18. 18. • Cookies• Spyware• Shopping carts (PII)• Behavioural targeting• Search engines & Gmail
    19. 19. Informed Consent
    20. 20. Privacy Rights and Obligations (cont’d.) • Opt-out approach – Assumes customer does not object to company’s use of information • Unless customer specifically denies permission • Opt-in approach – Company collecting information does not use it for any other purpose • Unless customer specifically chooses to allow useElectronic Commerce, Ninth Edition 78
    21. 21. Retargeting data mining
    22. 22.
    23. 23. Pay per post
    24. 24. Monitor Employees
    25. 25. Congress shall have the the power to “promote the progress of science anduseful arts, by securing for limited timesthe authors and inventors the exclusive right to their perspective writings and discoveries” Article 1, section 8 Article 1, section 8 Article 1, section 8
    26. 26. 1790
    27. 27. 3 types of trademarks• Copyright• Patent• Trademark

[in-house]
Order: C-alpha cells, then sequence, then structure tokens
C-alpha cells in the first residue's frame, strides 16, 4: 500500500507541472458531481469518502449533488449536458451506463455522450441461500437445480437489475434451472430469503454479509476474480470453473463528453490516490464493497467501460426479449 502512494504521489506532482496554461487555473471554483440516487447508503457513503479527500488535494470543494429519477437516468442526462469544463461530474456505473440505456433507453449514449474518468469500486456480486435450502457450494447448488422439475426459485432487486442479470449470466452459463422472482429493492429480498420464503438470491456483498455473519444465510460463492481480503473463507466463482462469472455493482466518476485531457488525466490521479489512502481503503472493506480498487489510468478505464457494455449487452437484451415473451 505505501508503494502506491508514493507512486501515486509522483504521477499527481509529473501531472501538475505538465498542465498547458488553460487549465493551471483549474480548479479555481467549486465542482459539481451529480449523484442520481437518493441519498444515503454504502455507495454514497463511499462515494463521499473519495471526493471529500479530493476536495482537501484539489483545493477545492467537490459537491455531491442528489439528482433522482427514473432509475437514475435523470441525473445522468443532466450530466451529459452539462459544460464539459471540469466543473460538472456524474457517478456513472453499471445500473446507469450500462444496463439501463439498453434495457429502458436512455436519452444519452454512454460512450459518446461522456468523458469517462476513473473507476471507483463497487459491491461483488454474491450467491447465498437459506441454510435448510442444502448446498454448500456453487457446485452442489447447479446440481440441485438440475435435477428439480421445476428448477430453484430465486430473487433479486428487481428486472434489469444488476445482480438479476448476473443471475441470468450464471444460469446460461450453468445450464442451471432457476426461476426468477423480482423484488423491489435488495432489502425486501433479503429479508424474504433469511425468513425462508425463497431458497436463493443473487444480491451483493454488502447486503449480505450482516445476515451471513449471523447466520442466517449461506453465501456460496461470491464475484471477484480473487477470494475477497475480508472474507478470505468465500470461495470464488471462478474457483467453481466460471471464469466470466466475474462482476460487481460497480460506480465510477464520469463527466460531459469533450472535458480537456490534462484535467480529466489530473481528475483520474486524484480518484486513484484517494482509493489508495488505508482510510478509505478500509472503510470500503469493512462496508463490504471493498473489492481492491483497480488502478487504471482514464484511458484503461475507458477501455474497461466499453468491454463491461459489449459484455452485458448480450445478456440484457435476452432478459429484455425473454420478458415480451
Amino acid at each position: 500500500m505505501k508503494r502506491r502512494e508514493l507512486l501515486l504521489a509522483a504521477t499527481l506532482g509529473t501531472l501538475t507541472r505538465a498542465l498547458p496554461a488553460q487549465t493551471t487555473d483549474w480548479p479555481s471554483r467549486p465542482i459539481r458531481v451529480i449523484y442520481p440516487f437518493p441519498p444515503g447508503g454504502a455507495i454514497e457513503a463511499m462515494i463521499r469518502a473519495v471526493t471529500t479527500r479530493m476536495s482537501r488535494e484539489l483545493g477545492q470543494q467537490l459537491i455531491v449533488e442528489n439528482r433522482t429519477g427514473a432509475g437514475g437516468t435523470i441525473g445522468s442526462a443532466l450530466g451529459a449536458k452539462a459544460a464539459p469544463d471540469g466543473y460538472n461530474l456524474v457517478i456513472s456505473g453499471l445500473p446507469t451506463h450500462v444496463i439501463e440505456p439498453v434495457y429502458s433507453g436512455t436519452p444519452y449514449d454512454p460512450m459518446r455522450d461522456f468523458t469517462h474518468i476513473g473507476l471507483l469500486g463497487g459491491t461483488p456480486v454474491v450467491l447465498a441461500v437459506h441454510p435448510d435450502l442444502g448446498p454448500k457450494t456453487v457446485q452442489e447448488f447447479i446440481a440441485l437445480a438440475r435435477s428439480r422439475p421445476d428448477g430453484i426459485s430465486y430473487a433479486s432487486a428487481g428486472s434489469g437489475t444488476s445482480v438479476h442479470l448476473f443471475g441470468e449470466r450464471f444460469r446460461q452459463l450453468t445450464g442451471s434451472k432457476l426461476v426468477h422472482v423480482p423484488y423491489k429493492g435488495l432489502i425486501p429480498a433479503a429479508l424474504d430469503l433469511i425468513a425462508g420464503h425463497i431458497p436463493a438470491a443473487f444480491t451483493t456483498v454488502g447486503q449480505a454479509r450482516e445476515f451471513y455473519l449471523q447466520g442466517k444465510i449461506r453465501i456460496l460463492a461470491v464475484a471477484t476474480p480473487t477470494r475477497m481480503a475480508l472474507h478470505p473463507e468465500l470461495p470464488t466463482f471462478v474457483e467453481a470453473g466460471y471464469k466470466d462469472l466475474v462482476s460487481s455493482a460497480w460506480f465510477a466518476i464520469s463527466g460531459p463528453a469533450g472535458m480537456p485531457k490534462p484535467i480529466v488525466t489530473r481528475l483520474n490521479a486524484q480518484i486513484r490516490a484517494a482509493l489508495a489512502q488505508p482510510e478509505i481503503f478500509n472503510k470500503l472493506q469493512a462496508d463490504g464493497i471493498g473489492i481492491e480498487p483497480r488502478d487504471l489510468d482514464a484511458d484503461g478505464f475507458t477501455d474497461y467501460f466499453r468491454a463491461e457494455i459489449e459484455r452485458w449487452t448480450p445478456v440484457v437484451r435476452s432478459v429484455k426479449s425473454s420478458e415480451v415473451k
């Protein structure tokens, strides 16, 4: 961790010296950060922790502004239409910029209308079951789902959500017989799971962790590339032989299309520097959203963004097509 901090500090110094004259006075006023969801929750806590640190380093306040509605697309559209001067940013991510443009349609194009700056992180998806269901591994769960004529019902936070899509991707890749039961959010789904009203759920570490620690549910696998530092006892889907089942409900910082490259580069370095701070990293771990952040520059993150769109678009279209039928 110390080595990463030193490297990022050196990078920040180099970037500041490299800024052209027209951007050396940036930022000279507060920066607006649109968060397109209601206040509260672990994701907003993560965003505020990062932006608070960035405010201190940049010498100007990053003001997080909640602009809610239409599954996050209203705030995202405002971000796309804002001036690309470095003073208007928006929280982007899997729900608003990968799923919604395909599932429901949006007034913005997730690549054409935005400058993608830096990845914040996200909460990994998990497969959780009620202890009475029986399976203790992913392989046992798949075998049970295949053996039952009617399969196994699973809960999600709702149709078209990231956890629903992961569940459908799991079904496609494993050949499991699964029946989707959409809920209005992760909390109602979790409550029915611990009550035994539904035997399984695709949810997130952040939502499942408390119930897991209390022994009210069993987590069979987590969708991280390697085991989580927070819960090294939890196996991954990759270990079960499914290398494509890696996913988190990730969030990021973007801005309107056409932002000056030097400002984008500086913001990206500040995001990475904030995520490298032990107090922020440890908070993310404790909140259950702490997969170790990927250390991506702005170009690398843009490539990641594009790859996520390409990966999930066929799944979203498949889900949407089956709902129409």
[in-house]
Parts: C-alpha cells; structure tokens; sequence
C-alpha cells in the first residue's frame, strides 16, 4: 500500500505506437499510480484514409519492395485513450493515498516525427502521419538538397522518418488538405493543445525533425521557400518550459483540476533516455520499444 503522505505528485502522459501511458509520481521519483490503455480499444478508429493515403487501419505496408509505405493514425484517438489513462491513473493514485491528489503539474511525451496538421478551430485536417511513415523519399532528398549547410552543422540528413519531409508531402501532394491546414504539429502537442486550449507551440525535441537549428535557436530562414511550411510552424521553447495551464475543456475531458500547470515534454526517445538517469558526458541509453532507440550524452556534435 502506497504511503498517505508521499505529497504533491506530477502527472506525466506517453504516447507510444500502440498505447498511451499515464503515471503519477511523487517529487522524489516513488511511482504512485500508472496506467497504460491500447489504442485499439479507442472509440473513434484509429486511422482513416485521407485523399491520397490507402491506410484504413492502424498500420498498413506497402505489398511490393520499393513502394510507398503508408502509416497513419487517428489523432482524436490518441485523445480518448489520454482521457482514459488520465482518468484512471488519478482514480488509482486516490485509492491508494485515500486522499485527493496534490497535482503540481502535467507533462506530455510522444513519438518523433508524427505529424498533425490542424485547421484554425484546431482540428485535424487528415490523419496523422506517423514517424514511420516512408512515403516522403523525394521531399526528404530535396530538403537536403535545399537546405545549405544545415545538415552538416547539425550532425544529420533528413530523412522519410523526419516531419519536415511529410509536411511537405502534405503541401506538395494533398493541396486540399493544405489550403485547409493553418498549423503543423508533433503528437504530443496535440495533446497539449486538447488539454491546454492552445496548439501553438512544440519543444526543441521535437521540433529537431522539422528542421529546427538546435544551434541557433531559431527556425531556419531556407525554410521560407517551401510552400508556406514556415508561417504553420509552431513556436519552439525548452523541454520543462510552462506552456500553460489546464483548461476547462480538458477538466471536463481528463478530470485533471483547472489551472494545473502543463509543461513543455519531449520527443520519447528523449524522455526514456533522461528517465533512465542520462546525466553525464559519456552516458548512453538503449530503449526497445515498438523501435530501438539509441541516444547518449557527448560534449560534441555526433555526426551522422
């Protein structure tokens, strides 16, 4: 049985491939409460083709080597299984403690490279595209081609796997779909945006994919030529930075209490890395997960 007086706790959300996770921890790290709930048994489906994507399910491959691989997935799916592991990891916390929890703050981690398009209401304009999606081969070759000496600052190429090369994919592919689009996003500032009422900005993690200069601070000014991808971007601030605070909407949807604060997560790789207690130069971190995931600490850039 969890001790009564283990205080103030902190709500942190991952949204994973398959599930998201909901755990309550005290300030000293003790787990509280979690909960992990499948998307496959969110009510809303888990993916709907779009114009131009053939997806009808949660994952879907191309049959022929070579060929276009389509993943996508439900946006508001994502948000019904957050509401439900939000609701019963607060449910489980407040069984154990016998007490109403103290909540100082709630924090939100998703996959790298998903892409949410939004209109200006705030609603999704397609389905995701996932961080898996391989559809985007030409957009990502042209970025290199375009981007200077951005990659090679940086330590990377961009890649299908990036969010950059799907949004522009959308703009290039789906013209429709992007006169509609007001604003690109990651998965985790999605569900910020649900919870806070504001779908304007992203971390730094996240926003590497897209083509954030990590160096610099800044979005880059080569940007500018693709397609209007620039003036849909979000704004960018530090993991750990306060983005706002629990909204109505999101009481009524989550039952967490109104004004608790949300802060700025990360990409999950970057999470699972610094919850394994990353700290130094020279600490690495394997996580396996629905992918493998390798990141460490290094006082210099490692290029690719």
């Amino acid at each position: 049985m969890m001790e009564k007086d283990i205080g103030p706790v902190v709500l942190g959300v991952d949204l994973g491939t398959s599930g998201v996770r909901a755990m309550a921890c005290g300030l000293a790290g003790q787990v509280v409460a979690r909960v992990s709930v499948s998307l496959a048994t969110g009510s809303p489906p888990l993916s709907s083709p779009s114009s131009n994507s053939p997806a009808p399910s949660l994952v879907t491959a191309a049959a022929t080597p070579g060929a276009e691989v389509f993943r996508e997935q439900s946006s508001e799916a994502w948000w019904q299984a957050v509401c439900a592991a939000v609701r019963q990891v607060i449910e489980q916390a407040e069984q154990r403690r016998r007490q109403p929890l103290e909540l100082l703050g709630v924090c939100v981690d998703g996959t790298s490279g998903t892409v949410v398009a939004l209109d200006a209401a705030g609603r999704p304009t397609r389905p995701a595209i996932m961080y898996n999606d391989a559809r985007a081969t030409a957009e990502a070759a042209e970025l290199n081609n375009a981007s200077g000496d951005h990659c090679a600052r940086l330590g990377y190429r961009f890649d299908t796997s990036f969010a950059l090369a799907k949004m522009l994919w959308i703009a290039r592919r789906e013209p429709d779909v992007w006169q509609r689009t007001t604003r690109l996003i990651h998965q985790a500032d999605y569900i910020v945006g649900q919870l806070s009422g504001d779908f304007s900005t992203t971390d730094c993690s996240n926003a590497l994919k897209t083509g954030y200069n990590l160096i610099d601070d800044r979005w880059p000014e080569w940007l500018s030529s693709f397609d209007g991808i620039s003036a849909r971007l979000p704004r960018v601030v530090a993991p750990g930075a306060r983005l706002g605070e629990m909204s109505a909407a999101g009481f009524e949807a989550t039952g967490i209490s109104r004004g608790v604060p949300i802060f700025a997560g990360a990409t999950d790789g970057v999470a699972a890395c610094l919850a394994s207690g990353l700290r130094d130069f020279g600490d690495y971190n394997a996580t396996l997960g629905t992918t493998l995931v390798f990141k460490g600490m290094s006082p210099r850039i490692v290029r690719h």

28. 28. Trademark is “any word name, or device or combinationthereof... Used in commerce... To identify and distinguish goods from those manufactured or sold by others and to indicate the source of the goods”
    29. 29. Business Process Patent
    30. 30. One Click Checkout
    31. 31. Patents Dynamic Delivery of Banners
    32. 32. Typo Squatting
    33. 33.
    34. 34. john zuccarini What connection do they have?
    35. 35. Sting differs from Barry Diller why?
    36. 36. VS.
    37. 37. Online Crime • Online versions of physical world crimes – Theft, stalking, pornography distribution, gambling • New online crime – Commandeering computer to attack other computers • Law enforcement obstacles – Jurisdiction issues • Tricky to determine – Prosecuting across international boundaries • Internet provides new life to old fraud scams – Advance fee fraud – Nigerian scam (419 scam)Electronic Commerce, Ninth Edition 66
    38. 38. Child security
    39. 39. Online Crime, Terrorism, and Warfare • Internet – Opened up worldwide possibilities for people to communicate – Opened doors for businesses to: • Reach new markets • Create opportunities for economic growth – Useful tool for perpetrating crimes, conducting terrorism, waging warElectronic Commerce, Ninth Edition 65
    40. 40. COPA child protection
    41. 41. Gamblingand porn
    42. 42. Privacy & Confidentiality
    43. 43. • v=BGrji2bIiG8hyperlink
    44. 44. Affiliatetaxes
    45. 45. Net Neutrality